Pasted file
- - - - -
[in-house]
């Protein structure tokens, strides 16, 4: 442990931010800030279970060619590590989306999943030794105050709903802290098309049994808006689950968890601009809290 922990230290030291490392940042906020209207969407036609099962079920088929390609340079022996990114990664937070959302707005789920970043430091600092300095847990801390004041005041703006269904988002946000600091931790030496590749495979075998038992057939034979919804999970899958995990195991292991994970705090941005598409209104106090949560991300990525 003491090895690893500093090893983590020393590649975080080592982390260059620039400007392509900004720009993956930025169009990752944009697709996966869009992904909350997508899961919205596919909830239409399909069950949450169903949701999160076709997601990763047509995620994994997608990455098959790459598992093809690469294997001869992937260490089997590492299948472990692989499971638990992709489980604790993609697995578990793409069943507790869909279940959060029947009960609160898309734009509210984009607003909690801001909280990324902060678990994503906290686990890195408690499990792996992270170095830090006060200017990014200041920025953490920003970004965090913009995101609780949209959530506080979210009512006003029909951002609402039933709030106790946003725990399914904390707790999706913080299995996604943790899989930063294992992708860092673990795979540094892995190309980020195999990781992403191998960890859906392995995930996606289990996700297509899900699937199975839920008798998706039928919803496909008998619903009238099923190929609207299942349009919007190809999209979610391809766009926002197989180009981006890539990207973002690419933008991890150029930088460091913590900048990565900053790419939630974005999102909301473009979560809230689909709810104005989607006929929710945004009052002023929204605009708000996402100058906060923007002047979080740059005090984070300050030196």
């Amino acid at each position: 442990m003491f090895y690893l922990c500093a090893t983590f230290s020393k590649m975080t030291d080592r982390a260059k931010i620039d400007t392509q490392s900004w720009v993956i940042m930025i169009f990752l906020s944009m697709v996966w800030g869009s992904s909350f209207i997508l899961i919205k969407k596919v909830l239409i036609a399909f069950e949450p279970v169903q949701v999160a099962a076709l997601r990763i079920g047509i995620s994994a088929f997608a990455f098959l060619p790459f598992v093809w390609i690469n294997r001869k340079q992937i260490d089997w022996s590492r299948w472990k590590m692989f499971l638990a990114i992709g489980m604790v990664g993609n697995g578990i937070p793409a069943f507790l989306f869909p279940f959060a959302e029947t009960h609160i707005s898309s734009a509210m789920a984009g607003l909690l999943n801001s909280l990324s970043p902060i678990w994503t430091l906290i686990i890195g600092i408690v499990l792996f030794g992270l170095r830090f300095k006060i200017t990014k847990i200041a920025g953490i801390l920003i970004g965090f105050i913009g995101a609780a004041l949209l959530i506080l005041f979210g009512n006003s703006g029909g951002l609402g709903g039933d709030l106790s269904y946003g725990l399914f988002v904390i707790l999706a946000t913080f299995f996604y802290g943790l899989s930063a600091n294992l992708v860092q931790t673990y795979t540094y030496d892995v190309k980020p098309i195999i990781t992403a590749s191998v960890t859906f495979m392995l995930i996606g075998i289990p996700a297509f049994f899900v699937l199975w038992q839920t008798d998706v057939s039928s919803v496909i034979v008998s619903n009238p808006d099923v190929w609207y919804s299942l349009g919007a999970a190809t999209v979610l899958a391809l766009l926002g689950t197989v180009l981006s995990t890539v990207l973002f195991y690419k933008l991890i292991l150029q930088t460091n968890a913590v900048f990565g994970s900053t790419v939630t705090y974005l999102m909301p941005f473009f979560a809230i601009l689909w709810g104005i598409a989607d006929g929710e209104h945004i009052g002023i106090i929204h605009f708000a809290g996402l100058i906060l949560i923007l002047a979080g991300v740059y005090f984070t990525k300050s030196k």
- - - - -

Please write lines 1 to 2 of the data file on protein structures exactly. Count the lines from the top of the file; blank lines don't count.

[in-house]
């Protein structure tokens, strides 16, 4: 442990931010800030279970060619590590989306999943030794105050709903802290098309049994808006689950968890601009809290 922990230290030291490392940042906020209207969407036609099962079920088929390609340079022996990114990664937070959302707005789920970043430091600092300095847990801390004041005041703006269904988002946000600091931790030496590749495979075998038992057939034979919804999970899958995990195991292991994970705090941005598409209104106090949560991300990525 003491090895690893500093090893983590020393590649975080080592982390260059620039400007392509900004720009993956930025169009990752944009697709996966869009992904909350997508899961919205596919909830239409399909069950949450169903949701999160076709997601990763047509995620994994997608990455098959790459598992093809690469294997001869992937260490089997590492299948472990692989499971638990992709489980604790993609697995578990793409069943507790869909279940959060029947009960609160898309734009509210984009607003909690801001909280990324902060678990994503906290686990890195408690499990792996992270170095830090006060200017990014200041920025953490920003970004965090913009995101609780949209959530506080979210009512006003029909951002609402039933709030106790946003725990399914904390707790999706913080299995996604943790899989930063294992992708860092673990795979540094892995190309980020195999990781992403191998960890859906392995995930996606289990996700297509899900699937199975839920008798998706039928919803496909008998619903009238099923190929609207299942349009919007190809999209979610391809766009926002197989180009981006890539990207973002690419933008991890150029930088460091913590900048990565900053790419939630974005999102909301473009979560809230689909709810104005989607006929929710945004009052002023929204605009708000996402100058906060923007002047979080740059005090984070300050030196």